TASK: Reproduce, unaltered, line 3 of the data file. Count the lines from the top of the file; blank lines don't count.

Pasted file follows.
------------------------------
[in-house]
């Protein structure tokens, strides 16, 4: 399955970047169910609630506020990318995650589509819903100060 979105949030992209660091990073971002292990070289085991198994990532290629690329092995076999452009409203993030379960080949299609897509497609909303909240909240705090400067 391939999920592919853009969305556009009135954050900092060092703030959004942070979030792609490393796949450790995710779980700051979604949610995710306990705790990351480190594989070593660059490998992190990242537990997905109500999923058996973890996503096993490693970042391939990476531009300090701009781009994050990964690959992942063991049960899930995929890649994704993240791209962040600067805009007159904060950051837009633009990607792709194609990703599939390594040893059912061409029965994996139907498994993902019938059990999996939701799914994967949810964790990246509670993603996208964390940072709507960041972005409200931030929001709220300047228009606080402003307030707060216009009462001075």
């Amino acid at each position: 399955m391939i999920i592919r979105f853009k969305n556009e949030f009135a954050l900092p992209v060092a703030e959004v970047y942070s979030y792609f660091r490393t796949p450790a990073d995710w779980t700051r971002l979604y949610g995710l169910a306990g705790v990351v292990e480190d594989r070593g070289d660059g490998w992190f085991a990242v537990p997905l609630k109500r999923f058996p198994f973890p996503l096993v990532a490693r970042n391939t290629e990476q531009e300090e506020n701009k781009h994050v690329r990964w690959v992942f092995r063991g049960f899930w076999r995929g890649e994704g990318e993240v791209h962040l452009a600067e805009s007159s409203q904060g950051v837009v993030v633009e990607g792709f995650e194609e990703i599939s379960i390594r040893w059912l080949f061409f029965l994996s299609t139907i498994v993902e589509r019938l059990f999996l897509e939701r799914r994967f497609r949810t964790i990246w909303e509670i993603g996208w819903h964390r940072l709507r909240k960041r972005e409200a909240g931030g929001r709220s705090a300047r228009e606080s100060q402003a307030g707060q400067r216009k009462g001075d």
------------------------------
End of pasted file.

């Amino acid at each position: 399955m391939i999920i592919r979105f853009k969305n556009e949030f009135a954050l900092p992209v060092a703030e959004v970047y942070s979030y792609f660091r490393t796949p450790a990073d995710w779980t700051r971002l979604y949610g995710l169910a306990g705790v990351v292990e480190d594989r070593g070289d660059g490998w992190f085991a990242v537990p997905l609630k109500r999923f058996p198994f973890p996503l096993v990532a490693r970042n391939t290629e990476q531009e300090e506020n701009k781009h994050v690329r990964w690959v992942f092995r063991g049960f899930w076999r995929g890649e994704g990318e993240v791209h962040l452009a600067e805009s007159s409203q904060g950051v837009v993030v633009e990607g792709f995650e194609e990703i599939s379960i390594r040893w059912l080949f061409f029965l994996s299609t139907i498994v993902e589509r019938l059990f999996l897509e939701r799914r994967f497609r949810t964790i990246w909303e509670i993603g996208w819903h964390r940072l709507r909240k960041r972005e409200a909240g931030g929001r709220s705090a300047r228009e606080s100060q402003a307030g707060q400067r216009k009462g001075d």